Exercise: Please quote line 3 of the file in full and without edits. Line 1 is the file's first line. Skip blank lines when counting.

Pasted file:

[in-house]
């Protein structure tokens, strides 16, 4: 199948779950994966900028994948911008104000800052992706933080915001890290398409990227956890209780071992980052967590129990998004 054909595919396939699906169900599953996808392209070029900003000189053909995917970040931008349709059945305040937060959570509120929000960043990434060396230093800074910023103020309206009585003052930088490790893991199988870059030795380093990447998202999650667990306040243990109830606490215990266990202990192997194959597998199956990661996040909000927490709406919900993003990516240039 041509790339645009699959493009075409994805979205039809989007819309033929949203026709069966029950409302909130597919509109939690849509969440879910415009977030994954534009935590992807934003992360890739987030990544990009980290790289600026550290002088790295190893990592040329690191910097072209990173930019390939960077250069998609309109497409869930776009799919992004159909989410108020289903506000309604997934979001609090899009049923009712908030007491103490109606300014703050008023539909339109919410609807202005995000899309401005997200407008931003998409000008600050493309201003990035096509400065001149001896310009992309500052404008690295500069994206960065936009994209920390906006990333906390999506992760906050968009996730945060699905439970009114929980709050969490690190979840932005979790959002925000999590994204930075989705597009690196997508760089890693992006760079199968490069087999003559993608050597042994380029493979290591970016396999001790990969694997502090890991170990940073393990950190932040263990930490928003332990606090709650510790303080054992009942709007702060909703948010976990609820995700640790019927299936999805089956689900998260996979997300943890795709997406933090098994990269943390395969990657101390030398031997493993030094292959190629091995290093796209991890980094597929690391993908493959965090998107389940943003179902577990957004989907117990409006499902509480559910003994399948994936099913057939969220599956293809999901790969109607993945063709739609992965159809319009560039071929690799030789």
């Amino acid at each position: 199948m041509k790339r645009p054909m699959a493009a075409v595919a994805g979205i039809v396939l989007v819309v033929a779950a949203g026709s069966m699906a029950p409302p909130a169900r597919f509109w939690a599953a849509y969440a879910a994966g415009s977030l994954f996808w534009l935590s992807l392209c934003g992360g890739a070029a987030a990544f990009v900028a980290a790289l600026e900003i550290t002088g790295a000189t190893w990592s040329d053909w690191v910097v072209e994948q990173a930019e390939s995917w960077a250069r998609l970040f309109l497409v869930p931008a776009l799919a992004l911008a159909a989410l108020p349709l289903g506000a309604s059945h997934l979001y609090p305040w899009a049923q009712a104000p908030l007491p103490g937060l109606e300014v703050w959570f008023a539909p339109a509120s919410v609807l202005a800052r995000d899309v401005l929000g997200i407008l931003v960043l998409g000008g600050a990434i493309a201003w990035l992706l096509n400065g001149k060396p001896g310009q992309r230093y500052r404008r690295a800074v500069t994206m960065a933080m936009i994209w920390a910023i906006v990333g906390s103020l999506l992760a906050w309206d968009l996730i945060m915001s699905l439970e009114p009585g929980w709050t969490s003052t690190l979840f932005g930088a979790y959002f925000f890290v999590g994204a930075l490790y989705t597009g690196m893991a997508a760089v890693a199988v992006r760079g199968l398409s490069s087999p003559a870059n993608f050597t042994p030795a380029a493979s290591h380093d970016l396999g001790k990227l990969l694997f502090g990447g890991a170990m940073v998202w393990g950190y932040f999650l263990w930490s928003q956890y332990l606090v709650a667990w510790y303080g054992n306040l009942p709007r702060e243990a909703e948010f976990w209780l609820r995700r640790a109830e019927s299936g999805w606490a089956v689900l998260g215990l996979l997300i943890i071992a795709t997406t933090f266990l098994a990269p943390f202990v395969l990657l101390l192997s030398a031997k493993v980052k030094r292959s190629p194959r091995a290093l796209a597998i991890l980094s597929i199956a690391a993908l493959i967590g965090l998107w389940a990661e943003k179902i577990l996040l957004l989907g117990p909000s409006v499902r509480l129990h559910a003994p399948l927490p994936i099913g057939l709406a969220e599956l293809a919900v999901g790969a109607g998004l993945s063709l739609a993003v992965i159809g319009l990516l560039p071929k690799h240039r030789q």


């Amino acid at each position: 199948m041509k790339r645009p054909m699959a493009a075409v595919a994805g979205i039809v396939l989007v819309v033929a779950a949203g026709s069966m699906a029950p409302p909130a169900r597919f509109w939690a599953a849509y969440a879910a994966g415009s977030l994954f996808w534009l935590s992807l392209c934003g992360g890739a070029a987030a990544f990009v900028a980290a790289l600026e900003i550290t002088g790295a000189t190893w990592s040329d053909w690191v910097v072209e994948q990173a930019e390939s995917w960077a250069r998609l970040f309109l497409v869930p931008a776009l799919a992004l911008a159909a989410l108020p349709l289903g506000a309604s059945h997934l979001y609090p305040w899009a049923q009712a104000p908030l007491p103490g937060l109606e300014v703050w959570f008023a539909p339109a509120s919410v609807l202005a800052r995000d899309v401005l929000g997200i407008l931003v960043l998409g000008g600050a990434i493309a201003w990035l992706l096509n400065g001149k060396p001896g310009q992309r230093y500052r404008r690295a800074v500069t994206m960065a933080m936009i994209w920390a910023i906006v990333g906390s103020l999506l992760a906050w309206d968009l996730i945060m915001s699905l439970e009114p009585g929980w709050t969490s003052t690190l979840f932005g930088a979790y959002f925000f890290v999590g994204a930075l490790y989705t597009g690196m893991a997508a760089v890693a199988v992006r760079g199968l398409s490069s087999p003559a870059n993608f050597t042994p030795a380029a493979s290591h380093d970016l396999g001790k990227l990969l694997f502090g990447g890991a170990m940073v998202w393990g950190y932040f999650l263990w930490s928003q956890y332990l606090v709650a667990w510790y303080g054992n306040l009942p709007r702060e243990a909703e948010f976990w209780l609820r995700r640790a109830e019927s299936g999805w606490a089956v689900l998260g215990l996979l997300i943890i071992a795709t997406t933090f266990l098994a990269p943390f202990v395969l990657l101390l192997s030398a031997k493993v980052k030094r292959s190629p194959r091995a290093l796209a597998i991890l980094s597929i199956a690391a993908l493959i967590g965090l998107w389940a990661e943003k179902i577990l996040l957004l989907g117990p909000s409006v499902r509480l129990h559910a003994p399948l927490p994936i099913g057939l709406a969220e599956l293809a919900v999901g790969a109607g998004l993945s063709l739609a993003v992965i159809g319009l990516l560039p071929k690799h240039r030789q």